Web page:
By the first decade of the 18th century, three villages had begun to develop along the Mystic River. The largest village, called Mystic (now Old Mystic), was also known as the Head of the River because it lay where several creeks united into the Mystic River estuary. Two villages also lay farther down the river. One was called Stonington and was considered as Lower Mystic consisting of only twelve houses by the early 19th century. These twelve houses lay along Willow Street, which ended at the ferry landing. On the opposite bank of the river, in the town of Groton, stood the village that became known as Portersville.
Through the 18th century Mystic's economy was composed of manufacturing, road building and maritime trades. Agriculture was the main component of their economy since most of the citizens were farmers. In turn, the colonists provided for their mother country with raw material resources that lead to the emergence of a colonial manufacturing system. Land remained an essential source of wealth; though some land was very rocky and prevented early farmers from producing crops. This however did not necessarily lead to poverty. They grew corn, wheat, peas, potatoes and a variety of fruits. They raised cattle, chicken, pigs and sheep. They were hunters and fishers and were generally able to sustain themselves.
As of the census of 2000, there were 4,001 people, 1,797 households, and 995 families residing in the CDP. The population density was 1,192.7 people per square mile (461.1/km2). There were 1,988 housing units at an average density of 592.6 per square mile (229.1/km2). The racial makeup of the CDP was 95.8% White, 0.8% African American, 0.4% American Indian, 1.3% Asian, 0.0% Pacific Islander (i.e. 1 person), 0.3% from other races, and 1.30% from two or more races.
There were 1,797 households out of which 20.3% had children under the age of 18 living with them, 45.6% were married couples living together, 7.0% had a female householder with no husband present, and 44.6% were non-families. 35.3% of all households were made up of individuals and 9.1% had someone living alone who was 65 years of age or older. The average household size was 2.10 and the average family size was 2.76.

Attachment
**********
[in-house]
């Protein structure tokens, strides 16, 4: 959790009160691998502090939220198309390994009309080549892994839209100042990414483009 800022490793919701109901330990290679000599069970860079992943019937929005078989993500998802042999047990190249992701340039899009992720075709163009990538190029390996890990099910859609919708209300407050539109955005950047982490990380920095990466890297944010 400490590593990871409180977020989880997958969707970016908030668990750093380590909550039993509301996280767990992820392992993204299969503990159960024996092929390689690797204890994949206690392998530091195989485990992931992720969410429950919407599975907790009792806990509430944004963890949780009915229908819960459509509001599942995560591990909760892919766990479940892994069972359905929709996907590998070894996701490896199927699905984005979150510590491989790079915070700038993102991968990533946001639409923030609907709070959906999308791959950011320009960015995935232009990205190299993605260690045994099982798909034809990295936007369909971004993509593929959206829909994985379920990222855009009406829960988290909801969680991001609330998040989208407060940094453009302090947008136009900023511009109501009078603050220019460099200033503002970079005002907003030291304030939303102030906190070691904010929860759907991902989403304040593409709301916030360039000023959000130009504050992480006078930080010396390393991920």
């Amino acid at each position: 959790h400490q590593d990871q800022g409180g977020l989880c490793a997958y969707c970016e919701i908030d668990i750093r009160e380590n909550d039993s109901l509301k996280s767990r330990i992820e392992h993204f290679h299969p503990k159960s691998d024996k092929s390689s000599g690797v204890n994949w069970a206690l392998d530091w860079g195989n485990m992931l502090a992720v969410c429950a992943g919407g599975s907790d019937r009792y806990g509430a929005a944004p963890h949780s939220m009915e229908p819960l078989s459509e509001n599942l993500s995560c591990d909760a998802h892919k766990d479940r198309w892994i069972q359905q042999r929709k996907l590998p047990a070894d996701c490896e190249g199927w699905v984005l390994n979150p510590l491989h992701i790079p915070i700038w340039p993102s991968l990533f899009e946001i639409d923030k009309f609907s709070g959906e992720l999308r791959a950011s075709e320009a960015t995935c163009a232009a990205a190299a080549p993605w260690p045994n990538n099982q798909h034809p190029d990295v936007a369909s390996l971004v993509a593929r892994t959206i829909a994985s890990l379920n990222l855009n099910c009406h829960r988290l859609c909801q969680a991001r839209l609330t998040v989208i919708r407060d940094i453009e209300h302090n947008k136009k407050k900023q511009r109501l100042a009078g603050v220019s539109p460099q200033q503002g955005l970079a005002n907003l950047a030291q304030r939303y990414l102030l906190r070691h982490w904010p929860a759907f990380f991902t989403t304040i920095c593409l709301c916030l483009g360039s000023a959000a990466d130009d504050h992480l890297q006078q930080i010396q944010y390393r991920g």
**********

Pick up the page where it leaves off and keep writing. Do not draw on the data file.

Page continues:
In the CDP the population was spread out with 16.7% under the age of 18, 5.4% from 18 to 24, 31.1% from 25 to 44, 27.4% from 45 to 64, and 19.4% who were 65 years of age or older. The median age was 43 years. For every 100 females there were 92.7 males. For every 100 females age 18 and over, there were 90.1 males.
The median income for a household in the CDP was $62,236, and the median income for a family was $70,625. Males had a median income of $50,036 versus $32,400 for females. The per capita income for the CDP was $33,376. About 1.6% of families and 3.1% of the population were below the poverty line, including 1.9% of those under age 18 and 5.9% of those age 65 or over.
A major New England tourist destination, the village is also home to the Mystic Aquarium & Institute for Exploredon, and known for its research department, concern with marine life rehabilitation, and its popular beluga whales. The business district on either side of the bascule bridge where U.S. Route 1 crosses the Mystic River contains many restaurants. Local sailing cruises are available on the traditional sailing ship, Argia. Short day tours and longer evening cruises are available on the 1908 steamer Sabino departing Mystic Seaport.
Mystic Seaport is the nation’s leading maritime museum and one of the premier maritime museums in the world. Founded in 1929, it is the home of four national Historic Landmark vessels, including the 1841 whaleship Charles W. Morgan, the oldest merchant vessel in the country. The museum's collections and exhibits include over 500 historic watercraft, a major research library, a large gallery of maritime art, a unique diorama displaying the town of Mystic as it was in the 19th century, a ship restoration shipyard, the Treworgy Planetarium, and a recreation of a 19th century seafaring village.
All information from Wikipedia